The first step to requesting permissions is to find the copyright owner. Because authors sometimes transfer their copyrights to publishers during the publication process, the copyright owner is often the publisher and not the original creator. It is a good idea to visit the publisher site to locate information on permissions requesting. Some publishers have developed tools to help you locate the right person to ask for permissions. For example:
Many scholarly publishers use RightsLink, by the Copyright Clearance Center, to automate basic permissions requests from the article page. Permissions requests can also be made directly via the CCC Marketplace.
Once you've located the copyright owner, and if they do not have a proscribed method of accepting permissions requests (like RightsLink), you should remember to include as much information about your proposed use as possible in your request or use a template form:
Form suggested by USF General Counsel for use when requesting permissions from rights holders.
Figure Notes and Notes to the Reader
If, in your paper, you are including a figure, image, poem or other complete material for which the copyrights belong to someone else, you should include a figure note or a note to the reader in addition to obtaining permission for the use. A figure note should include the citation of the original publication as well as copyright notice and permissions information.
Figure notes usually appear directly under a figure. For example (APA style):
Figure #. Your figure title. From “Title of the article,” by W. Jones and R. Smith, 2007, Journal Title, 21, p. 122. Copyright 2007 by Copyright Holder. Reprinted with permission.
Figure #. Your figure title. From Title of Book (p. 103), by A.N. Author and C.O. Author, 1994, Place of Publication: Publisher. Copyright 1994 by the Name of Copyright Holder. Reprinted with permission.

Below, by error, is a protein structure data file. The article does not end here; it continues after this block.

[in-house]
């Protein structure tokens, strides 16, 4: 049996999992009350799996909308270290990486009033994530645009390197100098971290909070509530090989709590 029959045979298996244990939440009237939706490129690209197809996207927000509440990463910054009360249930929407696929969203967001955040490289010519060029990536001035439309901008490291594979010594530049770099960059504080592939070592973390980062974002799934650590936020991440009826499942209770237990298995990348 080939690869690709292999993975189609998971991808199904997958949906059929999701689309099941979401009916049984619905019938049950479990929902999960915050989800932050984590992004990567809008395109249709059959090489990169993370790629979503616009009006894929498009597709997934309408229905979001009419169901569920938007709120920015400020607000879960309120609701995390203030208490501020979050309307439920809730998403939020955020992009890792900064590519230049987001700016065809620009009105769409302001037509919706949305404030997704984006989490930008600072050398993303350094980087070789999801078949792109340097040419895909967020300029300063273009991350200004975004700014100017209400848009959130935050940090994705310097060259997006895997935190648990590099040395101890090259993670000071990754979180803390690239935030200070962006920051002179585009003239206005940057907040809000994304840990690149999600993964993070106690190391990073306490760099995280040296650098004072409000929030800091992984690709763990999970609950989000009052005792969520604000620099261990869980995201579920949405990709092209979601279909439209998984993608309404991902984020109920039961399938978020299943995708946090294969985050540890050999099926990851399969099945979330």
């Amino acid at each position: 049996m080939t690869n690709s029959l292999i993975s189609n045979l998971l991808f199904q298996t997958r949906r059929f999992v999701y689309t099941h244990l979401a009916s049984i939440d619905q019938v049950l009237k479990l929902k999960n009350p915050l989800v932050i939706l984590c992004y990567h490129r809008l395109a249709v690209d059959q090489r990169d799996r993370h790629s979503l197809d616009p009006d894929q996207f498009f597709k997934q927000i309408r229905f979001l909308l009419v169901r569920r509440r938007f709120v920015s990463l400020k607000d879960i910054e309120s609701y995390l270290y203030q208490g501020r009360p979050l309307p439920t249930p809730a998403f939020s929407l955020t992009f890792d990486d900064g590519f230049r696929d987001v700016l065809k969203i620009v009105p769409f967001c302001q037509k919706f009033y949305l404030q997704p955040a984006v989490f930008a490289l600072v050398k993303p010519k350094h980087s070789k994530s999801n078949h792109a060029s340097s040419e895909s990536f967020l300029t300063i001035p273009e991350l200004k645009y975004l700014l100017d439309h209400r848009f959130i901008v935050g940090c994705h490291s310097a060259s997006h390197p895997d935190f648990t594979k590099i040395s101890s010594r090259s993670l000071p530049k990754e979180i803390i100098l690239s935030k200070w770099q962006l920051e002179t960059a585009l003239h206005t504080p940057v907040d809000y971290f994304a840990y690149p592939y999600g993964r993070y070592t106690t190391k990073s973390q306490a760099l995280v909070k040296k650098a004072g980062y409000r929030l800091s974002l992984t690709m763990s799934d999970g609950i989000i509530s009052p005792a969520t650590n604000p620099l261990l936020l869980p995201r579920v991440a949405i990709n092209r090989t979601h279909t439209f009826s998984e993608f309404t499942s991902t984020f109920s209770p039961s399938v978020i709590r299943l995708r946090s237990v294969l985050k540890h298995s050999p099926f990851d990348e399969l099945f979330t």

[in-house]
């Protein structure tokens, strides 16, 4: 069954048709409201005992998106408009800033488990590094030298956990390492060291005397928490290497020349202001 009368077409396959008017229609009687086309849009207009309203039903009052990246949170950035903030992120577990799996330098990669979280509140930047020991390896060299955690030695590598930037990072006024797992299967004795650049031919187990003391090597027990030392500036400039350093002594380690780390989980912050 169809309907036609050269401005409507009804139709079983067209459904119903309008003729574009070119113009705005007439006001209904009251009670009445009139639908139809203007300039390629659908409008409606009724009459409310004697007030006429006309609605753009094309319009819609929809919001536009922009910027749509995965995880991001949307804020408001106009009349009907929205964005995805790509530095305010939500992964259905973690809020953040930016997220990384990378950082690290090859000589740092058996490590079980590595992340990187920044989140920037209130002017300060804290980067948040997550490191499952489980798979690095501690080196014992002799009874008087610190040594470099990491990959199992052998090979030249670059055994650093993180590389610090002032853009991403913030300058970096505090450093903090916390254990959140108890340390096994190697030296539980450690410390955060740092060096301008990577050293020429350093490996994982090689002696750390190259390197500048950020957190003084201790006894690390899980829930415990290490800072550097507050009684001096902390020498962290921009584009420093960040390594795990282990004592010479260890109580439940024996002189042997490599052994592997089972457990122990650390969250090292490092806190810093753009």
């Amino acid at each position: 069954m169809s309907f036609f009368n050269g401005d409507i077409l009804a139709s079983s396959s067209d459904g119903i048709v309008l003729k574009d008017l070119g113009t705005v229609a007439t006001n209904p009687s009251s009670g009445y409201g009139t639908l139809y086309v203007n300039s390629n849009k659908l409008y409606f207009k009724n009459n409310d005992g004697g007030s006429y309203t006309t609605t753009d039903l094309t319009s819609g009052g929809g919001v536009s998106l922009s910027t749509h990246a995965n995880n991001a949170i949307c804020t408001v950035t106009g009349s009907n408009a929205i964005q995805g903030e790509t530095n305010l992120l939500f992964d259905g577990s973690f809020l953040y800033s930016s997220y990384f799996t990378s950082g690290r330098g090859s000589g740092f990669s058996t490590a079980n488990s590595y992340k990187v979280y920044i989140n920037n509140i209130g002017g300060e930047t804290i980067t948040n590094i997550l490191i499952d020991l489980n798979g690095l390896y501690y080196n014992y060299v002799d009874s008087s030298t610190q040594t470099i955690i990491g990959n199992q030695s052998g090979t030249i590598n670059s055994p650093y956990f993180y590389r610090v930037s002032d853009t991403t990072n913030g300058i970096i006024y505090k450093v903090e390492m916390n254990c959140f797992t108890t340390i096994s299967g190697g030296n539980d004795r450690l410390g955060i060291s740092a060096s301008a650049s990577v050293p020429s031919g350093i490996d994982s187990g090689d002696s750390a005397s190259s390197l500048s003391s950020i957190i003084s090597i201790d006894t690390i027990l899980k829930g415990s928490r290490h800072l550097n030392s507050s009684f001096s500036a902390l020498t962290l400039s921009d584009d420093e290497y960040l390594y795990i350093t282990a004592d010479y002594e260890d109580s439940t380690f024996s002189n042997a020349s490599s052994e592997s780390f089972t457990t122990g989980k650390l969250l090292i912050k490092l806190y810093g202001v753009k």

If using a figure that was released with a creative commons license, the notes would include this information instead of the statement on copyright. For example:
Figure #. Your figure title. From “Title of the article,” by W. Jones and R. Smith, 2007, Journal Title, 21, p. 122. CC-BY-NC. Used with permission.
Figure note guidance from various citation styles regarding how to indicate images created with generative AI tools is still evolving. If using a generative AI tool to create images, it is best to be clear to your reader about the source of those images. For example:
AI generated images:
Figure #. Your figure title. Image AI generated by author using [tool].
Notes to Reader
If you are using one or more articles or papers that were previously published as portions of a new work, then you should precede them with a note to the reader that includes the full published citation, copyright status, and that the article is reprinted with permissions. For example (APA style):
This chapter was previously published as “Title of the article,” by W. Jones and R. Smith, 2007, Journal Title, 21, p. 122. Copyright 2007 by Copyright Holder. Reprinted with permission.
Video Tutorial on APA Style Central about using and properly notating copyrighted materials in APA style.
Using Your Published Materials in your ETD
Graduate students often publish articles in the course of obtaining their degree. The publication process may require a transfer of copyright. As an author wanting to reuse content in your ETD that you have published with a transfer of copyright, you will need to work within the author rights allowed by your publishing contract or request permissions from your publisher.
The Tampa library has created a companion guide with a growing directory of author rights specific to use in ETDs. Your publisher's policy may be found there: